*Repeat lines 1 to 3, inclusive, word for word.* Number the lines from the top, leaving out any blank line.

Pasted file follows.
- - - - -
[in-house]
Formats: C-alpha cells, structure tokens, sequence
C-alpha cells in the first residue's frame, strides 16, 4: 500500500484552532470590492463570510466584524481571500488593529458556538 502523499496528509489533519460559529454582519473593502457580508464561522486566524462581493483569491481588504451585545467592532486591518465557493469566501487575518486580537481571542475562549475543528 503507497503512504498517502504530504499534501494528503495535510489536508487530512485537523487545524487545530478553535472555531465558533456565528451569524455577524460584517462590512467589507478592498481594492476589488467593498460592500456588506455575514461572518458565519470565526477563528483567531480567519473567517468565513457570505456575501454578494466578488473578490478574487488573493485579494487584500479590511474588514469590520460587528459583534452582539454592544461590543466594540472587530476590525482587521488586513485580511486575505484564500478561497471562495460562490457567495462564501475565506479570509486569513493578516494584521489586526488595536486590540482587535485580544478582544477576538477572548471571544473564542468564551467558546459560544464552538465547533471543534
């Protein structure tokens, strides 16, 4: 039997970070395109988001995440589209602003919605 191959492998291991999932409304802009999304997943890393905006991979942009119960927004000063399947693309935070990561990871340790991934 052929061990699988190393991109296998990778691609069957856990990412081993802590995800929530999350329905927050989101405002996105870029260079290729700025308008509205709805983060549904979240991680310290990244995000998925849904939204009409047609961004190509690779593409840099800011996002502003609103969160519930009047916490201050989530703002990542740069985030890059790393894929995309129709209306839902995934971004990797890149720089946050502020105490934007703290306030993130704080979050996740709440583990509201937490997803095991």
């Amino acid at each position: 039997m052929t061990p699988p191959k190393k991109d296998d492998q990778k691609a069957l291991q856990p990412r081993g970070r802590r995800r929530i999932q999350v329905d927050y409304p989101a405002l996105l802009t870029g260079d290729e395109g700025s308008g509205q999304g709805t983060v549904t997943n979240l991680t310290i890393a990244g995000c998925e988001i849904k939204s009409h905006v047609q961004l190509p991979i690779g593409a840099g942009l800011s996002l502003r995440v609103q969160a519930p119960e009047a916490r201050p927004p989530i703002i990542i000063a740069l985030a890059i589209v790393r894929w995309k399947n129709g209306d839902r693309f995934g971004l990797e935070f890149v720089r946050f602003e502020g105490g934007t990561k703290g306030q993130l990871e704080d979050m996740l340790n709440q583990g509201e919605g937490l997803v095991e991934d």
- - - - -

[in-house]
Formats: C-alpha cells, structure tokens, sequence
C-alpha cells in the first residue's frame, strides 16, 4: 500500500484552532470590492463570510466584524481571500488593529458556538 502523499496528509489533519460559529454582519473593502457580508464561522486566524462581493483569491481588504451585545467592532486591518465557493469566501487575518486580537481571542475562549475543528 503507497503512504498517502504530504499534501494528503495535510489536508487530512485537523487545524487545530478553535472555531465558533456565528451569524455577524460584517462590512467589507478592498481594492476589488467593498460592500456588506455575514461572518458565519470565526477563528483567531480567519473567517468565513457570505456575501454578494466578488473578490478574487488573493485579494487584500479590511474588514469590520460587528459583534452582539454592544461590543466594540472587530476590525482587521488586513485580511486575505484564500478561497471562495460562490457567495462564501475565506479570509486569513493578516494584521489586526488595536486590540482587535485580544478582544477576538477572548471571544473564542468564551467558546459560544464552538465547533471543534